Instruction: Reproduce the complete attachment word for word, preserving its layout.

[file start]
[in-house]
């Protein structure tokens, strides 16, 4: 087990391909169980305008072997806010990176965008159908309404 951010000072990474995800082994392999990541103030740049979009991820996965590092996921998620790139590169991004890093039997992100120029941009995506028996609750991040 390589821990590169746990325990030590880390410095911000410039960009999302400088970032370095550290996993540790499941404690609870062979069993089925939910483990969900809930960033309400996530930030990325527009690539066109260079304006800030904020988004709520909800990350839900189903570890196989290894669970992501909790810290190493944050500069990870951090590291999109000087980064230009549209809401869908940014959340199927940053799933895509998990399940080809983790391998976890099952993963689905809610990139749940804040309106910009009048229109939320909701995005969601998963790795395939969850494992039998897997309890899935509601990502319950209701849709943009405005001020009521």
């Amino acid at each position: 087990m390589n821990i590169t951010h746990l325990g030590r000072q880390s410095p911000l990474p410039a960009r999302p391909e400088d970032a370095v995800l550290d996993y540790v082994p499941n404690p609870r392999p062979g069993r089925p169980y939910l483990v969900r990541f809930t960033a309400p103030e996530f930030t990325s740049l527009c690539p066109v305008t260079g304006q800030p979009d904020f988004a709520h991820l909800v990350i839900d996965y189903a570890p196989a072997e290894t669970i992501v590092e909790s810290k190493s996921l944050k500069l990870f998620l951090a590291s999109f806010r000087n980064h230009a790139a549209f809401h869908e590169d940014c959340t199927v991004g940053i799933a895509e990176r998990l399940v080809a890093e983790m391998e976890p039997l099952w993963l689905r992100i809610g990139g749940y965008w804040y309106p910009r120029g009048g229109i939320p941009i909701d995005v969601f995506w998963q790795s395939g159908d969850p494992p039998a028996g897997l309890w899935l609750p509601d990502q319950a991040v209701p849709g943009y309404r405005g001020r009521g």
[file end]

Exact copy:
[in-house]
């Protein structure tokens, strides 16, 4: 087990391909169980305008072997806010990176965008159908309404 951010000072990474995800082994392999990541103030740049979009991820996965590092996921998620790139590169991004890093039997992100120029941009995506028996609750991040 390589821990590169746990325990030590880390410095911000410039960009999302400088970032370095550290996993540790499941404690609870062979069993089925939910483990969900809930960033309400996530930030990325527009690539066109260079304006800030904020988004709520909800990350839900189903570890196989290894669970992501909790810290190493944050500069990870951090590291999109000087980064230009549209809401869908940014959340199927940053799933895509998990399940080809983790391998976890099952993963689905809610990139749940804040309106910009009048229109939320909701995005969601998963790795395939969850494992039998897997309890899935509601990502319950209701849709943009405005001020009521």
């Amino acid at each position: 087990m390589n821990i590169t951010h746990l325990g030590r000072q880390s410095p911000l990474p410039a960009r999302p391909e400088d970032a370095v995800l550290d996993y540790v082994p499941n404690p609870r392999p062979g069993r089925p169980y939910l483990v969900r990541f809930t960033a309400p103030e996530f930030t990325s740049l527009c690539p066109v305008t260079g304006q800030p979009d904020f988004a709520h991820l909800v990350i839900d996965y189903a570890p196989a072997e290894t669970i992501v590092e909790s810290k190493s996921l944050k500069l990870f998620l951090a590291s999109f806010r000087n980064h230009a790139a549209f809401h869908e590169d940014c959340t199927v991004g940053i799933a895509e990176r998990l399940v080809a890093e983790m391998e976890p039997l099952w993963l689905r992100i809610g990139g749940y965008w804040y309106p910009r120029g009048g229109i939320p941009i909701d995005v969601f995506w998963q790795s395939g159908d969850p494992p039998a028996g897997l309890w899935l609750p509601d990502q319950a991040v209701p849709g943009y309404r405005g001020r009521g």